Wednesday, October 8, 2014

Learning to Live: review of THE ART OF RACING IN THE RAIN

“Gestures are all I have; sometimes they must be grand in nature.” Having too large a tongue to speak as a human, and lacking thumbs, Enzo feels the unique pain of being aware of his shortcomings, as well as his potential.
Because, of course, Enzo is a dog, but he is a dog on his last round of life as a canine, and believes—or rather, knows for a fact—that his next life will be as a human. His observance of life around him, therefore, is particularly intense. He wants badly to understand human nature. As he studies the broad spectrum of interactions, he is in the position of an overseer: He recognizes evil, or at least, inequity, before his person, Denny, does. He smells the disease and the doom coming, and he does his best, through gestures, to warn or advise those he loves. When his gestures are misunderstood and misinterpreted, he suffers intense frustration, but continues to forge on.
It’s this premise of journeying from the animal world to the human that makes this novel so wonderful. As Enzo learns the intricacies of car racing from Denny, he longs to understand the art of living a good life, or being a good person. At times his animal nature intervenes, and he struggles to control it. What he doesn’t always recognize is that his nature is arguably more humane than human nature.
As he watches the mistreatment of his human family, he struggles to understand why people abuse one another. And he questions Denny’s reluctance to fight back. Enzo has no problem growling at the perpetrators of their troubles. Why won’t Denny growl as well? The reasons are complex, but he does gradually understand that perhaps people are not just good and bad, just as dogs are neither one nor the other. And that life is very much in our hands to screw up or enhance:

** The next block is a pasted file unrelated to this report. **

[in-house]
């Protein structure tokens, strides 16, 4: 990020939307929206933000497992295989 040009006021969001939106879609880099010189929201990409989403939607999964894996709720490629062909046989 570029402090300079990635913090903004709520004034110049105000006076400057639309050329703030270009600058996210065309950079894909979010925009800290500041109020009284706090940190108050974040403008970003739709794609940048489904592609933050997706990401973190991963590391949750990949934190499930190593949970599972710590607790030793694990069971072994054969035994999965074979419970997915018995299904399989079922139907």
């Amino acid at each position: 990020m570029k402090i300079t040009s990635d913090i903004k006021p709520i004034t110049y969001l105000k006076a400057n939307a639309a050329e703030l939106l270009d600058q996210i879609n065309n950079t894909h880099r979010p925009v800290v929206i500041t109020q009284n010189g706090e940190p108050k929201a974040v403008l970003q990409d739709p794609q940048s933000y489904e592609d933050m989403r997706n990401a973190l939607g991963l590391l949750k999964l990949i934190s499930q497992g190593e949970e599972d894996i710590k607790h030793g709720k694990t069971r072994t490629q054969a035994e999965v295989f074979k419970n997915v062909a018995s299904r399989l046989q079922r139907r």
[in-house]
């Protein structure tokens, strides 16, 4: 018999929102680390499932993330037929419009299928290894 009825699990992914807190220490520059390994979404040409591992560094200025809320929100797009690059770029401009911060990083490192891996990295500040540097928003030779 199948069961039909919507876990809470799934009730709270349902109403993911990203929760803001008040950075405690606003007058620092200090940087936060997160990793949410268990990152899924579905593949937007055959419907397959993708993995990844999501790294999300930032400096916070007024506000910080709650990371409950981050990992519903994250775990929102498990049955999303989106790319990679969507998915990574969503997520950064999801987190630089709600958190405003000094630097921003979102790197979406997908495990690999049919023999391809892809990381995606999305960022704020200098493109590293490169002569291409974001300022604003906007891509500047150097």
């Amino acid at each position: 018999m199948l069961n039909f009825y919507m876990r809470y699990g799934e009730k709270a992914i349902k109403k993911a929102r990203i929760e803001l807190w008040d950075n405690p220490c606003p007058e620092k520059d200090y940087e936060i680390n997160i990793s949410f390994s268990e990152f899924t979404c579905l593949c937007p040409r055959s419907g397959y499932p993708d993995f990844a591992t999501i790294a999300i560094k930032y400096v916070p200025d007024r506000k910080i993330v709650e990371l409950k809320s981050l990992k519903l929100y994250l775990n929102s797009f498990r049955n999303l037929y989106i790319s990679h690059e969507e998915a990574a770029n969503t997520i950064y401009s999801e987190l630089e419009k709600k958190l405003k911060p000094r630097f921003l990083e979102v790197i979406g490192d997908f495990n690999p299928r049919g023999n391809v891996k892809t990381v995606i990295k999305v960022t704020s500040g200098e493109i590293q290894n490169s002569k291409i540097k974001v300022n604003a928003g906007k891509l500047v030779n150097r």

In racing, they say that your car goes where your eyes go. The driver who cannot tear his eyes away from the wall as he spins out of control will meet that wall; the driver who looks down the track as he feels his tires break free will regain control of his vehicle.
            Your car goes where your eyes go. Simply another way of saying that which you manifest is before you.
            I know it’s true; racing doesn’t lie.
There’s no spoiler in saying that Enzo is nearing the end of his life; he speaks of it in the first chapter. His anticipation of this transition and his certainty of the next stage are contagious, giving his reader more hope than sorrow. I found this to be an incredibly optimistic book, while at the same time, a solid warning to all of us to beware of spinning out of control.